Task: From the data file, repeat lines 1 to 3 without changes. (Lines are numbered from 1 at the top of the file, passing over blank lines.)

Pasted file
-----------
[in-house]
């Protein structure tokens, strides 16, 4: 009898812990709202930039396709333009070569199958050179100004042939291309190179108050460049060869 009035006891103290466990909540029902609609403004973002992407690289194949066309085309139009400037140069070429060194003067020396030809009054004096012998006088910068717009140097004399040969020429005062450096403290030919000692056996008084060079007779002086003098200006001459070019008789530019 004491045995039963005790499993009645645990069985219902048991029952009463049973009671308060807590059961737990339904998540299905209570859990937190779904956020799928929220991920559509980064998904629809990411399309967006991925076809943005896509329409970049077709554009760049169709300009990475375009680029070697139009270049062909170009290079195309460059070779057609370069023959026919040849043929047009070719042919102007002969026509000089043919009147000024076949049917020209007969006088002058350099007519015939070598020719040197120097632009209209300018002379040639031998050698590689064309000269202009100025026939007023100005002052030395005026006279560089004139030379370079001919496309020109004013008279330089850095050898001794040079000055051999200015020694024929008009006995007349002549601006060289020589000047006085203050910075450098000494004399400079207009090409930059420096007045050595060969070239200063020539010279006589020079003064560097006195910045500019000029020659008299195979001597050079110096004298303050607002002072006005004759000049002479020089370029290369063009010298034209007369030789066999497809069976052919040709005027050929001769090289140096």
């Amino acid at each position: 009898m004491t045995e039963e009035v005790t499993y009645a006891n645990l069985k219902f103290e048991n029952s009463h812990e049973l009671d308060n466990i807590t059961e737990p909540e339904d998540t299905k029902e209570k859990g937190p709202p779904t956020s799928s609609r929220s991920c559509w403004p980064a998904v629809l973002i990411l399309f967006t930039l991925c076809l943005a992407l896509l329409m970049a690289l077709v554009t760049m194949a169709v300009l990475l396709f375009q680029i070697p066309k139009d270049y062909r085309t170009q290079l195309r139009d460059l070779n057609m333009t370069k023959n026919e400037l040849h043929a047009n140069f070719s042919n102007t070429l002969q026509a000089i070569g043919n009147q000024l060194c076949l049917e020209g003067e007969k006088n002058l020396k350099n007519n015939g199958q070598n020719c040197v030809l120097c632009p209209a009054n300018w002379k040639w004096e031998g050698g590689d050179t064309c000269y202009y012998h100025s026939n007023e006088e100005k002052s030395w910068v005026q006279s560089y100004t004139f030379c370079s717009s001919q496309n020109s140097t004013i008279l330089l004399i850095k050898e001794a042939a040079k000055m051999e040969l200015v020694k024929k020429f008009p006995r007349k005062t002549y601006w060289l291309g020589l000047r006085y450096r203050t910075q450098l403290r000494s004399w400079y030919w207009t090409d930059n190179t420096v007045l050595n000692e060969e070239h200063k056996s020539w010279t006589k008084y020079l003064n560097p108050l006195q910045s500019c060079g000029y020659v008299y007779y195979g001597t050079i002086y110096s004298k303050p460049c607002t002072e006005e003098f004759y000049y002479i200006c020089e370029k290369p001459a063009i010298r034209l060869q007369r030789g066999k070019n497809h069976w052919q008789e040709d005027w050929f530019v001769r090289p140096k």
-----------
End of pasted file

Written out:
[in-house]
């Protein structure tokens, strides 16, 4: 009898812990709202930039396709333009070569199958050179100004042939291309190179108050460049060869 009035006891103290466990909540029902609609403004973002992407690289194949066309085309139009400037140069070429060194003067020396030809009054004096012998006088910068717009140097004399040969020429005062450096403290030919000692056996008084060079007779002086003098200006001459070019008789530019 004491045995039963005790499993009645645990069985219902048991029952009463049973009671308060807590059961737990339904998540299905209570859990937190779904956020799928929220991920559509980064998904629809990411399309967006991925076809943005896509329409970049077709554009760049169709300009990475375009680029070697139009270049062909170009290079195309460059070779057609370069023959026919040849043929047009070719042919102007002969026509000089043919009147000024076949049917020209007969006088002058350099007519015939070598020719040197120097632009209209300018002379040639031998050698590689064309000269202009100025026939007023100005002052030395005026006279560089004139030379370079001919496309020109004013008279330089850095050898001794040079000055051999200015020694024929008009006995007349002549601006060289020589000047006085203050910075450098000494004399400079207009090409930059420096007045050595060969070239200063020539010279006589020079003064560097006195910045500019000029020659008299195979001597050079110096004298303050607002002072006005004759000049002479020089370029290369063009010298034209007369030789066999497809069976052919040709005027050929001769090289140096």
């Amino acid at each position: 009898m004491t045995e039963e009035v005790t499993y009645a006891n645990l069985k219902f103290e048991n029952s009463h812990e049973l009671d308060n466990i807590t059961e737990p909540e339904d998540t299905k029902e209570k859990g937190p709202p779904t956020s799928s609609r929220s991920c559509w403004p980064a998904v629809l973002i990411l399309f967006t930039l991925c076809l943005a992407l896509l329409m970049a690289l077709v554009t760049m194949a169709v300009l990475l396709f375009q680029i070697p066309k139009d270049y062909r085309t170009q290079l195309r139009d460059l070779n057609m333009t370069k023959n026919e400037l040849h043929a047009n140069f070719s042919n102007t070429l002969q026509a000089i070569g043919n009147q000024l060194c076949l049917e020209g003067e007969k006088n002058l020396k350099n007519n015939g199958q070598n020719c040197v030809l120097c632009p209209a009054n300018w002379k040639w004096e031998g050698g590689d050179t064309c000269y202009y012998h100025s026939n007023e006088e100005k002052s030395w910068v005026q006279s560089y100004t004139f030379c370079s717009s001919q496309n020109s140097t004013i008279l330089l004399i850095k050898e001794a042939a040079k000055m051999e040969l200015v020694k024929k020429f008009p006995r007349k005062t002549y601006w060289l291309g020589l000047r006085y450096r203050t910075q450098l403290r000494s004399w400079y030919w207009t090409d930059n190179t420096v007045l050595n000692e060969e070239h200063k056996s020539w010279t006589k008084y020079l003064n560097p108050l006195q910045s500019c060079g000029y020659v008299y007779y195979g001597t050079i002086y110096s004298k303050p460049c607002t002072e006005e003098f004759y000049y002479i200006c020089e370029k290369p001459a063009i010298r034209l060869q007369r030789g066999k070019n497809h069976w052919q008789e040709d005027w050929f530019v001769r090289p140096k």